In recent months one of the most impressive performances from the commodity ETF space has come from one of the latest additions to the lineup. Since hitting the market in early June, the Teucrium Corn Fund (CORN) has gained more than 30%, riding an unexpected rally in one of the world’s most important agricultural commodities.
The latest step higher came on Friday, when corn prices surged once again–this time on worries that the U.S. harvest will come in well below initial estimates. As yield statistics flow in from farms in the Midwest, many farmers are reporting that the corn haul is lower than last year. The U.S. Department of Agriculture recently cut its official projection for the 2010 harvest, and many analysts expect that farms across the country will produce an average of 160 bushels of corn per acre–or perhaps even lower. “Although a loss of five bushels an acre may seem small, it makes a big difference to supplies when multiplied across the 87.9 million acres planted, and would likely push U.S. supplies in storage next year below one billion bushels, a psychologically significant threshold. Avoiding that scenario will require higher prices,” writes Ian Berry.
The steady run-up in corn prices has turned into big gains for investors in CORN; the futures-based fund is up nearly 35% in a little over three months on the market. The structure of CORN is somewhat unique; instead of investing exclusively in front-month futures contracts, it spreads holdings over three different maturities. That has the effect of limiting the number of rolls made each year, a potentially valuable attribute when markets are contangoed [see Commodity ETF Poised To Benefit From Backwardation].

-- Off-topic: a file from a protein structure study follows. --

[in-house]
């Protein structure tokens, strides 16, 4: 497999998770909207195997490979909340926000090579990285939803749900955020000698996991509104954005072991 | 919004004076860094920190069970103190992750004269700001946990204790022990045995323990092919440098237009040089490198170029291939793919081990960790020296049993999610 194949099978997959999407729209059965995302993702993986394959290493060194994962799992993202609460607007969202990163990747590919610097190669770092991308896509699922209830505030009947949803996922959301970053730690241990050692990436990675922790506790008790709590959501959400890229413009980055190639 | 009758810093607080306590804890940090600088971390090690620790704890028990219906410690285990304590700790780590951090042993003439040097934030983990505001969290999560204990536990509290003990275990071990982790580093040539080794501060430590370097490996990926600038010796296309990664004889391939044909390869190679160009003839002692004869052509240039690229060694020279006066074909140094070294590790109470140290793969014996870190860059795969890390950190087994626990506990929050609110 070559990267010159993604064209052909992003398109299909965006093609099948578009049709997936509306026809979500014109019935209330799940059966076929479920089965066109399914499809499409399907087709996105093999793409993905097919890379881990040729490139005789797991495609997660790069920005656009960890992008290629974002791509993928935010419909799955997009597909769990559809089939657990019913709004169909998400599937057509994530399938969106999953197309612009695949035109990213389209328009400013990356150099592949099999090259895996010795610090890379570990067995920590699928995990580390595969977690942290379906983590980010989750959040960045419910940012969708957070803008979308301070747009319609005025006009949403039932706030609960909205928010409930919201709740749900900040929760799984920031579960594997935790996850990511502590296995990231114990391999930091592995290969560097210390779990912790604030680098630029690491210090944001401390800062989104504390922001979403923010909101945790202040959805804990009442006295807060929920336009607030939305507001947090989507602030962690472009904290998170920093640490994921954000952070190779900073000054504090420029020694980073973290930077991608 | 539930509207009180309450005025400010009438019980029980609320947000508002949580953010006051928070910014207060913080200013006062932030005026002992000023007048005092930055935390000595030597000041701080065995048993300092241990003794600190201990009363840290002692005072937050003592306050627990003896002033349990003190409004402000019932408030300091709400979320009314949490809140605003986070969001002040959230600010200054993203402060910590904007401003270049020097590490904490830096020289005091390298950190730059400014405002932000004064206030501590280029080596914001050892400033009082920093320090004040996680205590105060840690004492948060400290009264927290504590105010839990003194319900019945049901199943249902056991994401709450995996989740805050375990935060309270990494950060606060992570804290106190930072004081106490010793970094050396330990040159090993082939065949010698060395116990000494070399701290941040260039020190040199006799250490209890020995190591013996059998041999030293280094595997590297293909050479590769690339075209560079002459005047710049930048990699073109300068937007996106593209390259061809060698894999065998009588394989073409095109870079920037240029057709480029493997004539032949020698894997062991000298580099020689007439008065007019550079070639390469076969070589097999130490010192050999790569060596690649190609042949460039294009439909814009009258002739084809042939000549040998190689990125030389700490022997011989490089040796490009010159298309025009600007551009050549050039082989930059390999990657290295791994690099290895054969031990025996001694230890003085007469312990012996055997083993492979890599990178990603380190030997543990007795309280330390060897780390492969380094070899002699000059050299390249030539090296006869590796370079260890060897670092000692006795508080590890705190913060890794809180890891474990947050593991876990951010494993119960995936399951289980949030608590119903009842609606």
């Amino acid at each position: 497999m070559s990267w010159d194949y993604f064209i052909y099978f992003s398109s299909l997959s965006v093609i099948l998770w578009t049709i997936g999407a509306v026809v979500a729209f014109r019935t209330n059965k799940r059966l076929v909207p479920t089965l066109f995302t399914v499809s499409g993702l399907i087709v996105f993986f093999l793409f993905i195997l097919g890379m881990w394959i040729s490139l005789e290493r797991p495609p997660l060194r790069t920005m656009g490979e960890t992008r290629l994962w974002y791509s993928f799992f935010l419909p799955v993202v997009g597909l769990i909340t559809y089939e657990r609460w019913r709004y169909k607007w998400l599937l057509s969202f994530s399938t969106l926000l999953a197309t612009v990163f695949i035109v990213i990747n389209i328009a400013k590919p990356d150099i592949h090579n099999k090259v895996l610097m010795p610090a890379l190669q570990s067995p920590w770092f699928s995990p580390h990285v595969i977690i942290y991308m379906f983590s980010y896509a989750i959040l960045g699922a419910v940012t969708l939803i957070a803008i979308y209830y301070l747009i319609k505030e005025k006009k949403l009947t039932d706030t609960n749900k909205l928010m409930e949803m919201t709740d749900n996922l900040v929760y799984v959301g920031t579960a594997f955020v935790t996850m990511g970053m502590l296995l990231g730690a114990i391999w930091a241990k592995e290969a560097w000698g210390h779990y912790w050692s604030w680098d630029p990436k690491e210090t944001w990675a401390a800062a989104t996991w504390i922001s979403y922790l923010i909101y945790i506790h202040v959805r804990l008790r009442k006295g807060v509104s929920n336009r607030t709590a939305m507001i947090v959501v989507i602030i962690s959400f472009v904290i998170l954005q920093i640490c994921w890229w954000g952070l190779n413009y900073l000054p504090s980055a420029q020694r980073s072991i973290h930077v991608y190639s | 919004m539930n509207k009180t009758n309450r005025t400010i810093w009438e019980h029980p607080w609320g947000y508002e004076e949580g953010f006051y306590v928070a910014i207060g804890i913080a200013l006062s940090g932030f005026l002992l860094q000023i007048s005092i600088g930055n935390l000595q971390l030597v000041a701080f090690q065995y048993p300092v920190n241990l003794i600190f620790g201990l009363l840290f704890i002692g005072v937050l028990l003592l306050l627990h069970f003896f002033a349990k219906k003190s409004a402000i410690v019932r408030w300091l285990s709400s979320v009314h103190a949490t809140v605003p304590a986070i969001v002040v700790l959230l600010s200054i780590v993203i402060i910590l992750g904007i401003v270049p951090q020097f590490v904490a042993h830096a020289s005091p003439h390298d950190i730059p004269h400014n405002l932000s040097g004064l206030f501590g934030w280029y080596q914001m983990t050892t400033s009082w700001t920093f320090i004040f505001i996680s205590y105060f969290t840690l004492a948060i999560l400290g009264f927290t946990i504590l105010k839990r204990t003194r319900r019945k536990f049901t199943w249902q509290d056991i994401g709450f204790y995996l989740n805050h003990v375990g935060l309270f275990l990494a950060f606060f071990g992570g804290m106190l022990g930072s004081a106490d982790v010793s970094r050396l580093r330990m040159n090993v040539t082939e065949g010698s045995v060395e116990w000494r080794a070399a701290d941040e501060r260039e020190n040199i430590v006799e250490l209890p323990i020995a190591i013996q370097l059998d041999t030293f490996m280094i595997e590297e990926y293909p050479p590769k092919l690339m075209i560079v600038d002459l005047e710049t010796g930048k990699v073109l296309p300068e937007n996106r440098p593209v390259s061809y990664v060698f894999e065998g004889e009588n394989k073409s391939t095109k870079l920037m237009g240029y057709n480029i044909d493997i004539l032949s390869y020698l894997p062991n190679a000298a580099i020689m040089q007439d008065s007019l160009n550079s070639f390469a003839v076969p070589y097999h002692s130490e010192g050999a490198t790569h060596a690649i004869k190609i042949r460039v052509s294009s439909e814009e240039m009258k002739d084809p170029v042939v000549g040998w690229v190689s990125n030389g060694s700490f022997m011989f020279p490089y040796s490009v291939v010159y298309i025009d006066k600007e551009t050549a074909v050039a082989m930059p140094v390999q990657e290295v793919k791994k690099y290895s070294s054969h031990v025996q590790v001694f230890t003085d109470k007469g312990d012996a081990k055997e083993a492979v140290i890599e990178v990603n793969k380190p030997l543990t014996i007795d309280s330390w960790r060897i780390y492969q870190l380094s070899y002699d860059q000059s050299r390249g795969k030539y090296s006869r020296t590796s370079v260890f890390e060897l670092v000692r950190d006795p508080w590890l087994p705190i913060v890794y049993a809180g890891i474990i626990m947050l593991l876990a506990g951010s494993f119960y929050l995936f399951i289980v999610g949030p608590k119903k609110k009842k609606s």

The sharp rise in corn prices has not only impacted investors in CORN. Ethanol producers who buy significant quantities of the crop could have watched prices of their primary raw material climb. Corn is also used widely by livestock producers as feed for cattle and chickens, meaning that higher corn prices could push up the value of other food commodities as well. And rising food prices could stoke fears of inflation once again. Below, we profile three ETFs beyond CORN that may be impacted by the jump in prices [sign up for our free ETF newsletter].
- Market Vectors Agribusiness ETF (MOO): This ETF offers exposure to the global agribusiness sector, a corner of the market that has significant exposure to corn prices. If prices continue to climb, it could become more expensive to raise livestock, potentially eating into profit margins.
- UBS E-TRACS CMCI Livestock ETN (UBC): This exchange-traded note is linked to an index comprised of futures contracts on cattle and lean hogs. If the cost of feeding these animals climbs, it’s possible that the market price will jump as well.
- IQ Inflation Hedged ETF (CPI): As mentioned above, the widespread use of corn throughout the agribusiness industry has the potential to send a variety of food prices higher in coming weeks. For those who believe that a jump in food prices will be the spark needed to set off a powder keg of inflationary pressures, CPI might be an interesting alternative to traditional inflation-protected bonds.
Disclosure: No positions at time of writing.